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STS-120 day 2 highlights

Flight Day 2 of Discovery's mission focused on heat shield inspections. This movie shows the day's highlights.


STS-120 day 1 highlights

The highlights from shuttle Discovery's launch day are packaged into this movie.


STS-118: Highlights

The STS-118 crew, including Barbara Morgan, narrates its mission highlights film and answers questions in this post-flight presentation.

 Full presentation
 Mission film

STS-120: Rollout to pad

Space shuttle Discovery rolls out of the Vehicle Assembly Building and travels to launch pad 39A for its STS-120 mission.


Dawn leaves Earth

NASA's Dawn space probe launches aboard a Delta 2-Heavy rocket from Cape Canaveral to explore two worlds in the asteroid belt.

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Dawn: Launch preview

These briefings preview the launch and science objectives of NASA's Dawn asteroid orbiter.

 Launch | Science

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Tuning in to the cosmic radio



Posted: 09 January, 2009

According to scientists presenting their work at the American Astronomical Society meeting this week, cosmic radio noise booms six times louder than expected, potentially drowning out the sounds of the early Universe.

Scientists made the discovery using the ballon-borne ARCADE instrument, or Absolute Radiometer for Cosmology, Astrophysics and Diffuse Emission, which has resided at an altitude of 36 kilometres – the boundary between the Earth’s atmosphere and the vacuum of space – since July 2006. The aim of the mission was to search the sky for heat from the first generation of stars, but instead, it uncovered an interesting phenomenon.

ARCADE viewed about 7 percent of the sky, represented by the coloured region on this all-sky radio map. The plane of the Milky Way, runs across the centre. Image: NASA/ ARCADE.

"The Universe really threw us a curve," says team leader Alan Kogut of NASA’s Goddard Space Flight Center. "Instead of the faint signal we hoped to find, here was this booming noise six times louder than anyone had predicted."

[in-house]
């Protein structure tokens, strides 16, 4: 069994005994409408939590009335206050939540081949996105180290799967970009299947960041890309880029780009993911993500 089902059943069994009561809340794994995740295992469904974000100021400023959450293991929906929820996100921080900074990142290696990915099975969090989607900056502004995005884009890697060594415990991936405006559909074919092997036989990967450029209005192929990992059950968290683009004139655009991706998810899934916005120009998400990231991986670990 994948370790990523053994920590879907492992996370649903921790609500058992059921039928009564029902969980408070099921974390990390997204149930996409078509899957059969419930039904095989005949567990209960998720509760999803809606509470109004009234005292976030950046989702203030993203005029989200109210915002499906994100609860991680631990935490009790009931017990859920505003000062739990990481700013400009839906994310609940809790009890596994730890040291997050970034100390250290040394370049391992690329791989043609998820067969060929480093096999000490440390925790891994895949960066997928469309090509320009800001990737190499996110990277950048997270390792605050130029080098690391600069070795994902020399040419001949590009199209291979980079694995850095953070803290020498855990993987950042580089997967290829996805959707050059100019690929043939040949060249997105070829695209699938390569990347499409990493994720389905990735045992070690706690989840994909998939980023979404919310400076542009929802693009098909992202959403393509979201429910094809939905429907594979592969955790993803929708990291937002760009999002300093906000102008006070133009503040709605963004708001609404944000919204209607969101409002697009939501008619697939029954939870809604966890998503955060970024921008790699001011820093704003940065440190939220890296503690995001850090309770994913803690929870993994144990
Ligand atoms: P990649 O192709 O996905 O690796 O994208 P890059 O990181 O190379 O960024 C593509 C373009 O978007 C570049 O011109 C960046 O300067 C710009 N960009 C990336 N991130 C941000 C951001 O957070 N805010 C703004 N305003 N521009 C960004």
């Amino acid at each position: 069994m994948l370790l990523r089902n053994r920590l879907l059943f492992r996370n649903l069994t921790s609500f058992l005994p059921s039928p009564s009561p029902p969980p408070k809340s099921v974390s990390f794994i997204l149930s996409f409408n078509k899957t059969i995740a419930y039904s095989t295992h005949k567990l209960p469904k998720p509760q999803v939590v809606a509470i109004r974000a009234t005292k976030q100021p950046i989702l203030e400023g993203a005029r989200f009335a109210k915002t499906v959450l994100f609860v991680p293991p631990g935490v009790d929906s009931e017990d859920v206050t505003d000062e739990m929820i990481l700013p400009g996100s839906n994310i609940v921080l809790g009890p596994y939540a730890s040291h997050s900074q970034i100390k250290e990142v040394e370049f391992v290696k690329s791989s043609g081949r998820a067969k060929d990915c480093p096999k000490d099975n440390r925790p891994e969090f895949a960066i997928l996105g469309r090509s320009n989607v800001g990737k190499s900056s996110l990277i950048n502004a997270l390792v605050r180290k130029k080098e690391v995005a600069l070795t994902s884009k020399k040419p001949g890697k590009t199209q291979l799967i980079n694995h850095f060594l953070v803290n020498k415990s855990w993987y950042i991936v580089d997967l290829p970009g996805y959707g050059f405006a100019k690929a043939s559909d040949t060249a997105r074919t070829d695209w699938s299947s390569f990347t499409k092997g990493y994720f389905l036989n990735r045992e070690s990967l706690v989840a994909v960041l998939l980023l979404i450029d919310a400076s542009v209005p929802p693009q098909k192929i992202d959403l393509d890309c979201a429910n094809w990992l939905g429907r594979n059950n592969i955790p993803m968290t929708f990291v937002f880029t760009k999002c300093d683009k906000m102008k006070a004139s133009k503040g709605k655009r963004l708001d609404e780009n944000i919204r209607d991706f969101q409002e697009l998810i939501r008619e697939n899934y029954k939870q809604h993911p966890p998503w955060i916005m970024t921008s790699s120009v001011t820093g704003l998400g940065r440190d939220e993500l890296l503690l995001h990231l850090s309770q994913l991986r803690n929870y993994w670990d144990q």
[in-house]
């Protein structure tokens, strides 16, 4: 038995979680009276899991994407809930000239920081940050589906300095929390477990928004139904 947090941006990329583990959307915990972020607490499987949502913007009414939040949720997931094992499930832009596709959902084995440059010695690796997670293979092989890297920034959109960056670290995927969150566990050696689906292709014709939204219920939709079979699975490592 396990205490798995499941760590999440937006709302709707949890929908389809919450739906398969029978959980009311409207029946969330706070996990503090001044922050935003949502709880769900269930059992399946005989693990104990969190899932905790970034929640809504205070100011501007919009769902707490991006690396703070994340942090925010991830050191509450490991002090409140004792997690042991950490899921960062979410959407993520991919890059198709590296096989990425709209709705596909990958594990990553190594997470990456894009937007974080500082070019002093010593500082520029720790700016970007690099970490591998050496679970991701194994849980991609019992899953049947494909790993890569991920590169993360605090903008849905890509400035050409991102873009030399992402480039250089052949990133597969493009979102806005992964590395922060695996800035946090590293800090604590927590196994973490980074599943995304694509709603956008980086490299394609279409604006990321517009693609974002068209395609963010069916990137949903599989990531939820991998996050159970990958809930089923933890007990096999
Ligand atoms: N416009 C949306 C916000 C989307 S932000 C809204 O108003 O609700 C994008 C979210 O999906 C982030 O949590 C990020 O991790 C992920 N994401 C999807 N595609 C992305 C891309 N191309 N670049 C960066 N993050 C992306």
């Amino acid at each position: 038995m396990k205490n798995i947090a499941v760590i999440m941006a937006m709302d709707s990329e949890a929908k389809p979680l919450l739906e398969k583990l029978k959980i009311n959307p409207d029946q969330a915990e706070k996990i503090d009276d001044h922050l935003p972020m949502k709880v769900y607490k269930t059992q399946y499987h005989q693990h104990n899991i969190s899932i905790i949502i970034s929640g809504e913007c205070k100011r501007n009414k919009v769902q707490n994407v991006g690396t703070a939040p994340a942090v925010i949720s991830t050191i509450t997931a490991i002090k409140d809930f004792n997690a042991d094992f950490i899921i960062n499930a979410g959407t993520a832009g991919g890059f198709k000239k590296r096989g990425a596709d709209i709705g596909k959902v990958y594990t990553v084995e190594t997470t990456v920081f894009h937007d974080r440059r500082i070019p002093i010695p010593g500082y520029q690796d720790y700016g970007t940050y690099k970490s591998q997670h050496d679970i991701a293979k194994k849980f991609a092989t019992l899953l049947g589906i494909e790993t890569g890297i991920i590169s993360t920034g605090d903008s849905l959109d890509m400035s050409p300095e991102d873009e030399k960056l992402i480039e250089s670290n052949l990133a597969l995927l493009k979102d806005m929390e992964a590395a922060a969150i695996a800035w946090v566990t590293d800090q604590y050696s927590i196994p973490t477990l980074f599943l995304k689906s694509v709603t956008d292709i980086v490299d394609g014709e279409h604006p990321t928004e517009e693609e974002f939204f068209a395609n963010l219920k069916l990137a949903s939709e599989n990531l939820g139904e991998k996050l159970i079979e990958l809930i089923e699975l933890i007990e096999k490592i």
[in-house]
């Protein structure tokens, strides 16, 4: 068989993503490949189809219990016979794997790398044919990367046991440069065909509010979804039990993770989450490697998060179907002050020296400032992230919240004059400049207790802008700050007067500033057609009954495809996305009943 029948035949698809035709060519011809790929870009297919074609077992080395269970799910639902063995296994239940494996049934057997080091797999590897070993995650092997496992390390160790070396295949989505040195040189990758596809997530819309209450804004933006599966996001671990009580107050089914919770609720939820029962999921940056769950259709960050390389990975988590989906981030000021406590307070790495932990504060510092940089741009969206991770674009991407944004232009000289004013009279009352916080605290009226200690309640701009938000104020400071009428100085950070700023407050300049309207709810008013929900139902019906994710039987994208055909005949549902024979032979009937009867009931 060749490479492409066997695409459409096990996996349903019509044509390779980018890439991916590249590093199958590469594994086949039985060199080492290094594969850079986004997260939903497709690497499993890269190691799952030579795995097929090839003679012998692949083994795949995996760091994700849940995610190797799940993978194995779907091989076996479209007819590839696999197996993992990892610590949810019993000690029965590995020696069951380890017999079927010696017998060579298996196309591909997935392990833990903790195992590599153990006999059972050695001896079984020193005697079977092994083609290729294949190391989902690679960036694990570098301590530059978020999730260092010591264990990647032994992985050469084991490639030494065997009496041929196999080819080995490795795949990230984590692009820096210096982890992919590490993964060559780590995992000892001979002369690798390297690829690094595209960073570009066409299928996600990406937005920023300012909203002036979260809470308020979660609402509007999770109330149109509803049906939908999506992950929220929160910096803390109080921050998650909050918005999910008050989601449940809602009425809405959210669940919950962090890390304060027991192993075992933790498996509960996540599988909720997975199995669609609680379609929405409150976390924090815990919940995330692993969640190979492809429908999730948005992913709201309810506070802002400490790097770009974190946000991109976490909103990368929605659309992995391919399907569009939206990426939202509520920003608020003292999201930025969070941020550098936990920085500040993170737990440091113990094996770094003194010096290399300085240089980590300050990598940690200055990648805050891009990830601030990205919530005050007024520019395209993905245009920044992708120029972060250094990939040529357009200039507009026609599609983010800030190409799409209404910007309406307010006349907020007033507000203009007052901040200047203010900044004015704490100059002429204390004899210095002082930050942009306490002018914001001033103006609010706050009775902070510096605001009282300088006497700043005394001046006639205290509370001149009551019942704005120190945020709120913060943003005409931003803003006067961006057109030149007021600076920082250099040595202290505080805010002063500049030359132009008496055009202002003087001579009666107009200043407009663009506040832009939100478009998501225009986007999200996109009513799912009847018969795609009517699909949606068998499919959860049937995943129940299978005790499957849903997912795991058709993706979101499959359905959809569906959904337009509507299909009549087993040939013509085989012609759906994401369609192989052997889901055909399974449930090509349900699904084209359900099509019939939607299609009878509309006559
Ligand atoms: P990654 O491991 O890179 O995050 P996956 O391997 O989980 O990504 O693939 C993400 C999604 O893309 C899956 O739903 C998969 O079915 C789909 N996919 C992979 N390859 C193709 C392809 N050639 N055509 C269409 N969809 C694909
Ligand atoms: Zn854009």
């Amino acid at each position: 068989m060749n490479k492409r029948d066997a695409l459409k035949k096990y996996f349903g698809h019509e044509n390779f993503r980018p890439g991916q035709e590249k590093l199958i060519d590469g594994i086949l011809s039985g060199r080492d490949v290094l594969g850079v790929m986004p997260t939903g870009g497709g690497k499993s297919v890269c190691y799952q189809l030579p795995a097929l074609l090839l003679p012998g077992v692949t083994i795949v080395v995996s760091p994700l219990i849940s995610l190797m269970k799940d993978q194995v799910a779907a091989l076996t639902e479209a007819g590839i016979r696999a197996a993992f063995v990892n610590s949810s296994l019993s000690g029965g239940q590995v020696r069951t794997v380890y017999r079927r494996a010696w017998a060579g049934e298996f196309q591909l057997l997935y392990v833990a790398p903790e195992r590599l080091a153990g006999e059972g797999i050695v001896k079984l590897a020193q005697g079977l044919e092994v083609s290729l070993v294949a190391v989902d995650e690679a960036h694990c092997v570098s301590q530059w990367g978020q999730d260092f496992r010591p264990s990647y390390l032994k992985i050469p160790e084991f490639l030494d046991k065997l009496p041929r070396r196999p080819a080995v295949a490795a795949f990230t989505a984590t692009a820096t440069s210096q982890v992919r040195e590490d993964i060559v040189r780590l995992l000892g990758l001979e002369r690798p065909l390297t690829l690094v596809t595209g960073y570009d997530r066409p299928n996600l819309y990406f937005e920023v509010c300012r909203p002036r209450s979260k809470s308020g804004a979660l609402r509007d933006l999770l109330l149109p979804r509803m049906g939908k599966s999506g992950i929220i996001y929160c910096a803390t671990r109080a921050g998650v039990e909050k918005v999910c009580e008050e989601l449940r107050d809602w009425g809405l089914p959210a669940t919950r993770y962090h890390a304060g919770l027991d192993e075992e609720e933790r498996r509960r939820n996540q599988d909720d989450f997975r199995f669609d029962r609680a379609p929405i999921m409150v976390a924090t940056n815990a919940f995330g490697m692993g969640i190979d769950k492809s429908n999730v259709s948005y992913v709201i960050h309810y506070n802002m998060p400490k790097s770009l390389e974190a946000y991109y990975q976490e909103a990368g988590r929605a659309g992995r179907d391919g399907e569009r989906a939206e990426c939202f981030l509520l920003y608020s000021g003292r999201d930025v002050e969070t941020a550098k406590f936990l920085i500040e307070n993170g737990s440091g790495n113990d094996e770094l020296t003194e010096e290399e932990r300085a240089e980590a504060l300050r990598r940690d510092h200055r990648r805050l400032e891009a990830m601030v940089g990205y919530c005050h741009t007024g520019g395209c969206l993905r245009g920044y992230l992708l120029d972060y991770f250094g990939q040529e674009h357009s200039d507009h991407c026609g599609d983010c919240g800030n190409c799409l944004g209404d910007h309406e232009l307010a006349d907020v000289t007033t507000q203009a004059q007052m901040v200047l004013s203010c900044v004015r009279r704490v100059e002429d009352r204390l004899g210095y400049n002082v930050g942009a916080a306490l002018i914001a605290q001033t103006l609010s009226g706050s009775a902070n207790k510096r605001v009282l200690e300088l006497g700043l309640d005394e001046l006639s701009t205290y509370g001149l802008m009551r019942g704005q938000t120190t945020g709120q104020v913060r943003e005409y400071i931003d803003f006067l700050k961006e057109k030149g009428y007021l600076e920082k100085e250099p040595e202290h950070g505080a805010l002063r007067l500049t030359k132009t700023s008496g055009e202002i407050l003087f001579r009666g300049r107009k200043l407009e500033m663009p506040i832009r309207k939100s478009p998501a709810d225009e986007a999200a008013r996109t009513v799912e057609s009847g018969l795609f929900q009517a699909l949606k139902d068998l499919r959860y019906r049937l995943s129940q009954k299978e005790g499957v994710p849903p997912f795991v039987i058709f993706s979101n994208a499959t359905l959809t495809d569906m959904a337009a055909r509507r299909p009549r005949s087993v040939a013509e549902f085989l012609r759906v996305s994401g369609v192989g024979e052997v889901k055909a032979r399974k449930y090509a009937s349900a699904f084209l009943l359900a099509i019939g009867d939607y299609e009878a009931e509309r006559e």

Many objects in the Universe emit radio waves, including gas in the outermost halo of our own Milky Way Galaxy and primordial stars, but the source of this cosmic radio background is baffling scientists. Team member Dale Fixsen of the University of Maryland says that there just aren’t enough radio galaxies to account for the signal ARCADE detected. "You'd have to pack them into the Universe like sardines," he says. "There wouldn't be any space left between one galaxy and the next."

While the problem of this radio excess is an exciting discovery in itself, it comes with some serious implications. The pirate radio static that is controlling the cosmic airwaves could be drowning out the much sought after signal of the earliest stars of the Universe, thought to have formed shortly after the Big Bang 13.7 billion years ago. It’s not all bad news, however, for the static could provide important clues to the development of galaxies and radio sources in the Universe’s infancy.

"This is what makes science so exciting," says Michael Seiffert of NASA's Jet Propulsion Laboratory. "You start out on a path to measure something, in this case, the heat from the very first stars, but run into something else entirely, something unexplained."

ARCADE discovered a screen of extra-loud cosmic static (represented by the white band at the top of this illustration) that is blocking the heat from the first stars. Image: NASA/ARCADE/Roen Kelly.

ARCADE is the first instrument to measure the radio sky with enough precision to detect this curious signal. It operates at the same temperature as the cosmic microwave background radiation, the remnant heat of the Big Bang, just 2.7 degrees above absolute zero. "If ARCADE is the same temperature as the microwave background, then the instrument's heat cannot contaminate the cosmic signal," explains Kogut.

Four papers describing various aspects of ARCADE’s discovery have been submitted to The Astrophysical Journal.